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LINGUIST List 16.3443

Thu Dec 01 2005

Review: Textbooks/Phonetics/Applied Ling: Price (2005)

Editor for this issue: Lindsay Butler <lindsaylinguistlist.org>


What follows is a review or discussion note contributed to our Book Discussion Forum. We expect discussions to be informal and interactive; and the author of the book discussed is cordially invited to join in. If you are interested in leading a book discussion, look for books announced on LINGUIST as "available for review." Then contact Sheila Dooley at dooleylinguistlist.org.
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        1.    Emanuel da Silva, An Introduction to French Pronunciation: Revised Edition


Message 1: An Introduction to French Pronunciation: Revised Edition
Date: 28-Nov-2005
From: Emanuel da Silva <emanuel.dasilvautoronto.ca>
Subject: An Introduction to French Pronunciation: Revised Edition


AUTHOR: Price, Glanville
TITLE: An Introduction to French Pronunciation
SUBTITLE: Revised Edition
SERIES: Blackwell Reference Grammars
PUBLISHER: Blackwell Publishing
YEAR: 2005
Announced at http://linguistlist.org/issues/16/16-1428.html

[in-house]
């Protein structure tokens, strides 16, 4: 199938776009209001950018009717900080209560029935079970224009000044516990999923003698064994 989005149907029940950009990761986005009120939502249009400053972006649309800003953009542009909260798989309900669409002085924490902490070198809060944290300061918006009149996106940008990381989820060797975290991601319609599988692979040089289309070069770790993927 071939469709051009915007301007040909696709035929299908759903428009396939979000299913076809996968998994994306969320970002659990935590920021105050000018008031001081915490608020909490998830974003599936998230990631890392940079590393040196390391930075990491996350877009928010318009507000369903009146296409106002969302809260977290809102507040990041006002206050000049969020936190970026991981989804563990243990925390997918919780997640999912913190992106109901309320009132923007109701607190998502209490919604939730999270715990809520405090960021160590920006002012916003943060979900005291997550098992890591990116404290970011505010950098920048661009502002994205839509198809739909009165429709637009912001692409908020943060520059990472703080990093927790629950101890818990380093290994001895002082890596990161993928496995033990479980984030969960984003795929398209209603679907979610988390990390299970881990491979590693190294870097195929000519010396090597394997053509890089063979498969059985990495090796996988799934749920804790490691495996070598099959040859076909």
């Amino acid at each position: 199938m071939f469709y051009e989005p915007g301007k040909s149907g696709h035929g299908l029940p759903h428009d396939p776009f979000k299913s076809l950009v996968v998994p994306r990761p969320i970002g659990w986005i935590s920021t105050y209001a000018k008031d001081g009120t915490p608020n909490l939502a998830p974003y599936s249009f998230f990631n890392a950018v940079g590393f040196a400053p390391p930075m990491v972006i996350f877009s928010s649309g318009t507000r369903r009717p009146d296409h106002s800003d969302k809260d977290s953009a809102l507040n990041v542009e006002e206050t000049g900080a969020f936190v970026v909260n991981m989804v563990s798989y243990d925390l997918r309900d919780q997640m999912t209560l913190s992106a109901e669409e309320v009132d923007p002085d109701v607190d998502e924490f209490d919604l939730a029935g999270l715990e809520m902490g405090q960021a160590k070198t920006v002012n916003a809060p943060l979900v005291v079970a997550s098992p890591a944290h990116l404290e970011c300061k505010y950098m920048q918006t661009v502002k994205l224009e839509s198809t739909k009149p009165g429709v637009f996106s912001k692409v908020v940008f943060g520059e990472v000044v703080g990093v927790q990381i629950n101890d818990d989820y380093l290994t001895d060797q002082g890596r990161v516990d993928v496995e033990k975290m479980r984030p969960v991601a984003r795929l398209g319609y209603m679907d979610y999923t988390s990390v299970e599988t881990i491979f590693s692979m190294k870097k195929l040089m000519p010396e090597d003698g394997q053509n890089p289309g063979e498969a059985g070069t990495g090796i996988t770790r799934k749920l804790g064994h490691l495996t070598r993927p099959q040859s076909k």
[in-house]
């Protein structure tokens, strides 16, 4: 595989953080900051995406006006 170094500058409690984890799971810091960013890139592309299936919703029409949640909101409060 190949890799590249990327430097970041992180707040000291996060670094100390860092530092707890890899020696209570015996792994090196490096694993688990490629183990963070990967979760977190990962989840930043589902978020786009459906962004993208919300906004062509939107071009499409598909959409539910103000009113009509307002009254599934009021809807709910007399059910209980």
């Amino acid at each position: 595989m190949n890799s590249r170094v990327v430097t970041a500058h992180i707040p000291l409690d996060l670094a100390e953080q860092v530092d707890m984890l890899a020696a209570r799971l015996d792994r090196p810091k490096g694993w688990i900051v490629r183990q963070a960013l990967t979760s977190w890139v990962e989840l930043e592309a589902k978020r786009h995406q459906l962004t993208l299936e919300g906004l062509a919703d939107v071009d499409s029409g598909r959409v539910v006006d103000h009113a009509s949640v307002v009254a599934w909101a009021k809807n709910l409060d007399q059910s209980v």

Emanuel A. da Silva, Department of French, University of Toronto

SUMMARY

According to Glanville Price, his book 'An Introduction to French
Pronunciation' is not for absolute beginners. ''It is a book for those
who already have at least a basic knowledge of how French is
pronounced but who need help and advice with a view to improving
their pronunciation, to making it more authentic, to eliminating serious
errors, and to reducing to an acceptable minimum features of their
pronunciation that would betray them as non-native-speakers'' (p. 1).
This book which has some textbook qualities is more of a pedagogic
grammar aiming to help English speakers to know what to listen for in
their spoken French, as well as in the French of others, in order to
improve. It is a general yet systematic analysis of the phonetic